From China allowing Indians to return to another Uttar Pradesh minister reportedly testing positive - here are the top news updates on the Covid-19 pandemic. Around 150 Indians including diplomats' kin, bank staff, etc will return to China on August 6. Beijing hadn't allowed Indians into China on a June 29 flight following which hectic talks took place. China will allow those who get tested within five days of journey and get health form endorsed. Bill Gates said that the US must have global approach on vaccine and not just 'take care of ourselves'. Meanwhile, China, which claims Taiwan as a part of its territory, has said that US must end Taiwan ties to avoid damage to Washington-Beijing ties. As per Reuters calculations, one person is dying every 15 seconds due to Covid. As per the past two weeks' data, nearly 5,900 Covid-related deaths happening every 24 hours. In UP, minister Brajesh Pathak has reportedly found infected on August 5, while another state minister Kamal Rani Varun had recently died due to Covid infection.
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U.S. Secretary of Health and Human Services Alex Azar will visit Taiwan in the coming days, his office said on Tuesday, marking the highest-level visit by a U.S. official in four decades -- a move likely to anger China, which claims the island as its own. Gloria Tso reports.
Anti-China protests were held in Canada’s Toronto on August 01. It was organized by Canada Hong Kong Link & Bangladesh Minority Rights Alliance. Indian, Tibetan, Vietnamese & Taiwanese diaspora joined the protest. Amid the protests, demonstrators praised India and chanted slogans of Prime Minister Narendra Modi. A woman representing the Hong Kong Canadian community said that it is of utmost importance for the people of the world to be united against China. She said, “I’m representing the Hong Kong Canadian community in joining force with our brothers and sisters from different ethnic communities to oppose to the brutal suppression of the Chinese authoritarian regime. We would like to show solidarity for our brothers and sisters that are under suppression in Tibet, Hong Kong, India, Taiwan and other parts of the world. It is of utmost importance for all people over the world to be united in saying no to this suppressive regime. We also need to urge the Canadian government to come up with a strong foreign policy.” Watch the full video for more details.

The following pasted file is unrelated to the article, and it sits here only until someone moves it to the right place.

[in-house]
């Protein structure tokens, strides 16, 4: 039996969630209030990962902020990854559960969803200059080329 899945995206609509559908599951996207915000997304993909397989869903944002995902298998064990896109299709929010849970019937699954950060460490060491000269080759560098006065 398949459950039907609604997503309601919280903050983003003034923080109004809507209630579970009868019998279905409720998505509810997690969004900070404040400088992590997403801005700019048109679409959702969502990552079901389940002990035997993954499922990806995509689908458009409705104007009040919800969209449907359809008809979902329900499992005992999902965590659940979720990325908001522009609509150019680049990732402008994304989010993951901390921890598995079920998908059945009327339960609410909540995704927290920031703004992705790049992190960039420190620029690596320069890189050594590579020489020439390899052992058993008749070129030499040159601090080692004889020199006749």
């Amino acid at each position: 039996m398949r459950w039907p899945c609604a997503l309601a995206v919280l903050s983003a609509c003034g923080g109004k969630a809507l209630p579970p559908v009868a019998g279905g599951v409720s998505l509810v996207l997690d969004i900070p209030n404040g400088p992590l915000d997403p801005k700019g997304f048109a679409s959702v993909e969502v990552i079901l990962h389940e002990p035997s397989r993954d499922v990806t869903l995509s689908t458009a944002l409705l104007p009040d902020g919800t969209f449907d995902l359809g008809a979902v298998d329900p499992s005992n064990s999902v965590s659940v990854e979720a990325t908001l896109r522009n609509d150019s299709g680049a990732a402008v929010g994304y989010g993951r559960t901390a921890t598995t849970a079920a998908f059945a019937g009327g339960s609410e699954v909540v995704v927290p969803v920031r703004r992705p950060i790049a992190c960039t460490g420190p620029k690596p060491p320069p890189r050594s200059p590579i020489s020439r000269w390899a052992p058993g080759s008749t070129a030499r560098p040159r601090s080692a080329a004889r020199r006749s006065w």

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Exercising regularly can lower the risk of high blood pressure, even if people live in areas where air pollution is relatively high, according to recent research. The research was published in the American Heart Association's flagship journal Circulation. The risk-benefit relationship between air pollution and physical activity is an important public concern because more than 91 percent of people worldwide live in areas where air quality does not meet World Health Organization (WHO) guidelines. Researchers studied more than 140,000 non-hypertensive adults in Taiwan and followed them for an average of 5 years. Researchers classified the weekly physical activity levels of each adult as inactive, moderately active, or highly active. Researchers also classified level of exposure to fine particulate matter (PM2.5) as low, moderate and high. PM2.5 is the most commonly used indicator of air pollution. High blood pressure was defined as 140/90 mm Hg. Overall, people who are highly active and exposed to low levels of pollution had a lower risk of developing high blood pressure. People who were inactive and exposed to highly polluted air had a higher high blood pressure risk. Each increase in PM2.5 level was associated with a 38 percent increase in risk of incident hypertension, whereas each increase in physical activity level lead to a 6 percent lower risk of hypertension. This suggests that reducing air pollution is more effective in preventing high blood pressure. The benefits of regular physical activity held up regardless of pollution level. People who exercised moderately had a 4 percent lower risk of high blood pressure than those who didn't exercise.
Researchers from Yangzhou University have shown that an uncovered toilet can eject infected aerosol droplets up to three feet, or one meter, in the air, according to a study published on June 16 in the journal Physics of Fluids.
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